Others probably do see it as being cold and callous, which is pretty much what she told me tonight. She blames herself for making the decision to let her mother die naturally with only morphine for a comfort measure, whereas I see it as what needs to be done.

    If I was really that much of an asshole, I would be telling them to keep him alive and suffering for as long as possible, rather than doing the decent thing. We come from two totally different worlds so this is very nearly impossible to try to explain to her.

    This situation just brings up a whole lot of a different kind of pain that can’t just be forgotten. So many people seem to have the delusion that we should just get over it, when that isn’t going to happen. I’m sure my dad loved us in his own way, but his ultimate goal was to make our mother happy, even at the expense of us having a very shitty childhood.

    There were so many things that my parents didn’t help us to deal with either, like the mental health issues that I had, which most parents would have addressed. In reality it’s pretty amazing that I didn’t become a ‘Norman Bates type,’ seeing as I was heading down that path and should have been institutionalized as a child to make sure I didn’t.

    I did what I had to so that it didn’t and that’s what bothers me the most, seeing as it cost me my sanity at times and a lot of needless suffering throughout my life. There are things that can’t be forgotten, but at least I can try to forgive.

    • Ilana 12. May, 2017 at 1:34 pm #

      Thanks Randy. Yes, your last sentence sums up your response beautifully and you’re right.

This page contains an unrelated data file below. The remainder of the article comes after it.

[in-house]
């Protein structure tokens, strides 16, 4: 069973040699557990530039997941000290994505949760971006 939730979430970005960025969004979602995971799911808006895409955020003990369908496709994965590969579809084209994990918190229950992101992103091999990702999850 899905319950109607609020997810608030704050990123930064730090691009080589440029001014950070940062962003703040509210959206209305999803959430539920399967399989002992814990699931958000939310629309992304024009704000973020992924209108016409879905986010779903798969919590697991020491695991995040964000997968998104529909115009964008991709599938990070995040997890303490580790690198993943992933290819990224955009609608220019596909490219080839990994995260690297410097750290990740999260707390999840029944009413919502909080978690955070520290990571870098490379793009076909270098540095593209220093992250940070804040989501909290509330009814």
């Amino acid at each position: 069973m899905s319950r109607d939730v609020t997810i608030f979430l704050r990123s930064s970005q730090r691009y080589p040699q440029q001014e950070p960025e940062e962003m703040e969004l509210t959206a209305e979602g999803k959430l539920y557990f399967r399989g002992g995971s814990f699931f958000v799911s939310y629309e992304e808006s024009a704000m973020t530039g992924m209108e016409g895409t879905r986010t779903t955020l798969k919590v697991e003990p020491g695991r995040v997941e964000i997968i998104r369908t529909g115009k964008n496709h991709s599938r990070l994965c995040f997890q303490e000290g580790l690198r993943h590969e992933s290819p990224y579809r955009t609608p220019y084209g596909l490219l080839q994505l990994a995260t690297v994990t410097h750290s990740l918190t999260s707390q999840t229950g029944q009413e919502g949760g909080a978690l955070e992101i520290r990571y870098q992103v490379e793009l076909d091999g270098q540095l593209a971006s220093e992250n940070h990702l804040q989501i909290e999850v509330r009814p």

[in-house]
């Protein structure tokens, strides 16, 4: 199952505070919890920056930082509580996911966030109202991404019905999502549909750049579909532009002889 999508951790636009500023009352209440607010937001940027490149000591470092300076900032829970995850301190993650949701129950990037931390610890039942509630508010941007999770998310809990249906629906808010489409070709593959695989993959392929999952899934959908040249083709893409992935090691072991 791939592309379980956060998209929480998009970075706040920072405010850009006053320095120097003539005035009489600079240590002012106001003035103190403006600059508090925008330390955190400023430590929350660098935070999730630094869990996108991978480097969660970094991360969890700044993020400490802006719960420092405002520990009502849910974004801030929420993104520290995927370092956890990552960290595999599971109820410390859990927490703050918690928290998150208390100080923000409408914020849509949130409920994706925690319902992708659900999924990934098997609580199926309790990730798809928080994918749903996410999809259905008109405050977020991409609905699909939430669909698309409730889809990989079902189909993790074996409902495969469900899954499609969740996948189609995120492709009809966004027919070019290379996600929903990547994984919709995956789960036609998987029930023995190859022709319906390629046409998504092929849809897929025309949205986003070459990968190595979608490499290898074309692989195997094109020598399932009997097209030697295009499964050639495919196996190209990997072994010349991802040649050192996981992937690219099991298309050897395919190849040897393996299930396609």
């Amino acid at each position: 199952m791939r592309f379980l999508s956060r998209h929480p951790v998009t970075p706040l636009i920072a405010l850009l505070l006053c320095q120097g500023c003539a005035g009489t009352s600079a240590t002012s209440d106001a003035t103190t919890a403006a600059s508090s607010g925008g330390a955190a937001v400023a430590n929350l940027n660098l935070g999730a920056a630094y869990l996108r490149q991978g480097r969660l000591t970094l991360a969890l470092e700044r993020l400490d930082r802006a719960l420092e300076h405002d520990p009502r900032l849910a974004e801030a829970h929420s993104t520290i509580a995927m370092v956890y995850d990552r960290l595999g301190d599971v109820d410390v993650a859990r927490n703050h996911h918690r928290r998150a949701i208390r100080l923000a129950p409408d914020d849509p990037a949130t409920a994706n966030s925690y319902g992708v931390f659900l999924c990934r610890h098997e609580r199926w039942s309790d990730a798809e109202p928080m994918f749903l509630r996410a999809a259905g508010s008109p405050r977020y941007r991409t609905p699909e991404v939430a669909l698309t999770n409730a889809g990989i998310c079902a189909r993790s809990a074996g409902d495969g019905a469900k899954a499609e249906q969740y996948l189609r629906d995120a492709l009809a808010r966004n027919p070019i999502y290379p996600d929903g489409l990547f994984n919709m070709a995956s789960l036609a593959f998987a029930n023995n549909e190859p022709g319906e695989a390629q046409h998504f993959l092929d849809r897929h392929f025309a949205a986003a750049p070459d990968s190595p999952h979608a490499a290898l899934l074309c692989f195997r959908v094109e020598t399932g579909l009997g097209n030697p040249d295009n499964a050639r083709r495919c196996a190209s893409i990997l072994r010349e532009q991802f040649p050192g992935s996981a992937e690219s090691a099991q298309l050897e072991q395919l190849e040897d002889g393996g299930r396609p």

Yes, we don’t forget and we mustn’t forget because those memories keep us grounded, determined for history not to repeat itself, but through looking at the bigger picture that helps us understand others’ motives behind the deed.

      You have already done that by confirming that you know your dad in his own way loves you and your siblings. In their more lucid moments that’s when we come to see and understand, but it’s easy through stress to lose sight of that.

      So whilst it’s possible to forgive and it makes you the better person, you don’t have to forget.

  3. LeAnna 13. May, 2017 at 3:28 am #

    I never thought about high pain tolerance being linked to heightened sensory issues associated with Cerebral Palsy. It makes total sense looking back on previous experiences with injuries, accidents, surgeries etc.

    It resonates with me as I prepare for yet another surgery due to Cerebral Palsy.

    • Ilana 13. May, 2017 at 7:05 am #

      Hi LeAnna and welcome back to the site. I hope you’re okay. Yes, it’s taken me too long to have worked this out myself, but it makes total sense.

      It’s a shame that when it comes to Cerebral Palsy we know very little about how our individual symptoms and daily experiences relate to our brain damage. This is why I write the blogs I do on Cerebral Palsy.

      I feel it’s important we all have more understanding on what we deal with. I hope that what I continue to work out and through will continue to help all of us, who deal with Cerebral Palsy.

      Good luck with your next operation.